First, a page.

However at the point when the AI is first introduced to the world – where it’s accuracy could be 60-90% – people like to laugh and point fingers at how crap and horrible it is. It really should be no surprise that humans are better than it as this is just not how AI algorithms are developed.

It’s also here the human population likes to tout it’s superiority over computers and robotics saying how cute they are trying to do full blown human things. It’s also in this stage that you’ll hear countless people who usually have no idea how AI systems learn and progress say that they will never be able to achieve human or above levels of capability in whatever task it is they’re trying to accomplish.

What they fail to understand is the exponential learning curve that then occurs with millions and sometimes even billions of people worldwide submitting their data, using the AI and helping to teach it at a greater and greater pace. As the AI algorithm becomes better with more submitted data and tweaking, more people around the world start to use the AI as it is now more accurate creating a data feedback loop.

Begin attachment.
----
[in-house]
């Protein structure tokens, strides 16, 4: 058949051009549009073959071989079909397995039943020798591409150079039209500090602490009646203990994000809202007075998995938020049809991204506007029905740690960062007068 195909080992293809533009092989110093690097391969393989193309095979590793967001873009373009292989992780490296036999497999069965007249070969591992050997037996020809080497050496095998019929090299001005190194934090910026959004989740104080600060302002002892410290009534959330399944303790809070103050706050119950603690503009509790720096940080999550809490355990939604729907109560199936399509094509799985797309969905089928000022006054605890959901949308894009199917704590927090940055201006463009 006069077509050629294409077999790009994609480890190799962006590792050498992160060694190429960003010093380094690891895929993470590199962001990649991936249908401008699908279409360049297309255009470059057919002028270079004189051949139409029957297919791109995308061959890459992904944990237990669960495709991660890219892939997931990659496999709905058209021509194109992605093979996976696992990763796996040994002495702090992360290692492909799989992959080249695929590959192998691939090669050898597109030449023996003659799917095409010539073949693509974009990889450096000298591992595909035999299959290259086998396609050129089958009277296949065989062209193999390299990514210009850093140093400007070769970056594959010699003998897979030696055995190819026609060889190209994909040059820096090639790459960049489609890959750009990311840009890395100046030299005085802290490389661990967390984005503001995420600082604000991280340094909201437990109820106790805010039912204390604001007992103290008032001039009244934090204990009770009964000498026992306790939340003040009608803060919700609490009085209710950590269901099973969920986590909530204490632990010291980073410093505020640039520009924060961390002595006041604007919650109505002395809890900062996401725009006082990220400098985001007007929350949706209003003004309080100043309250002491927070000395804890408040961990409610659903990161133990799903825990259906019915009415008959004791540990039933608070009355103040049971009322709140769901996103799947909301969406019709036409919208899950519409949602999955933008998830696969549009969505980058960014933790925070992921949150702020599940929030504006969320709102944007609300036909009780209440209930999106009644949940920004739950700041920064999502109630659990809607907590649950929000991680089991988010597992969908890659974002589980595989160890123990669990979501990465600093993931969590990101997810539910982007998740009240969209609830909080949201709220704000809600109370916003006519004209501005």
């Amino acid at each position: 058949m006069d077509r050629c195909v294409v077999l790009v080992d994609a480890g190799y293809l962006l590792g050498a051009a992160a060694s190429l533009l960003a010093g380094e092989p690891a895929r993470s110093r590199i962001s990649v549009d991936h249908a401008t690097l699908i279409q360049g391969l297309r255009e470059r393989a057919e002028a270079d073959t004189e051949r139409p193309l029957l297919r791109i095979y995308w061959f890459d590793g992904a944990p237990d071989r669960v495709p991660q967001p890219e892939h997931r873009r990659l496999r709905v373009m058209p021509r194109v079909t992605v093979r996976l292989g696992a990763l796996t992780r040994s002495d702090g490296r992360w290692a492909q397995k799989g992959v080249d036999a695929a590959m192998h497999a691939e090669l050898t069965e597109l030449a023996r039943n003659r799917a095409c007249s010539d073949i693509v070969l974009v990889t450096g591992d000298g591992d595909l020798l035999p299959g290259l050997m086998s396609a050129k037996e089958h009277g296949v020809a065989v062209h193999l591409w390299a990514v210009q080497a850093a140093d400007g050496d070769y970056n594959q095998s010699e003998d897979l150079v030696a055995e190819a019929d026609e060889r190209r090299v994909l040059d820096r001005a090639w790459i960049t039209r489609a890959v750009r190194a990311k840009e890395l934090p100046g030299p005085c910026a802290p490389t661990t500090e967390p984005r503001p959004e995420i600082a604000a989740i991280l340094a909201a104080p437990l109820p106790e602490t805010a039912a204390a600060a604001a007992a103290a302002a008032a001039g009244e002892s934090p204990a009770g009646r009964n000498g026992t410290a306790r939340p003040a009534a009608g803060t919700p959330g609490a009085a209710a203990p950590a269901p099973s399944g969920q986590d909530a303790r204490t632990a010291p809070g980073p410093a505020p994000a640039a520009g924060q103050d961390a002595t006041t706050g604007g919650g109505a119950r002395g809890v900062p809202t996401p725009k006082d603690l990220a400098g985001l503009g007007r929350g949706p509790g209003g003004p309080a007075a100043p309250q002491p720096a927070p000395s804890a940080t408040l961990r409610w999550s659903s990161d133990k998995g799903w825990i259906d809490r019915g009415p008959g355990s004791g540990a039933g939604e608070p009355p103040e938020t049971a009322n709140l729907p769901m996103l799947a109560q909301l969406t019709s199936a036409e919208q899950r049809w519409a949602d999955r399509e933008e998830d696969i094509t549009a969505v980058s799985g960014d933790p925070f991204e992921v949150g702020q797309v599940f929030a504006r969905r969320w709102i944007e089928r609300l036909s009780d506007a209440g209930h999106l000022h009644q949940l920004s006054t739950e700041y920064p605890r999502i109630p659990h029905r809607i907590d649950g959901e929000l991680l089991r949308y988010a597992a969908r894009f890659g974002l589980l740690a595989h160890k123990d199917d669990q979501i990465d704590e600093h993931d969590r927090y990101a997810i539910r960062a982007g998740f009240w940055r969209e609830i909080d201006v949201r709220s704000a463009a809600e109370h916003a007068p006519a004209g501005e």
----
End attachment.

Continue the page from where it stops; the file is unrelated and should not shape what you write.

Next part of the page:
This can very quickly accelerate the development rate of the AI and once most AI algorithms hit 99.9% or above accuracy levels you then start to see humans or even expert humans becoming completely overwhelmed with their ability to beat the AI system. All the people who once ridiculed the AI for being “so stupid” no longer seem to be making fun of it anymore and there is a new found agreement throughout the world that now this AI is unbeatable at whatever task it has been trained to perform.

King Of Kings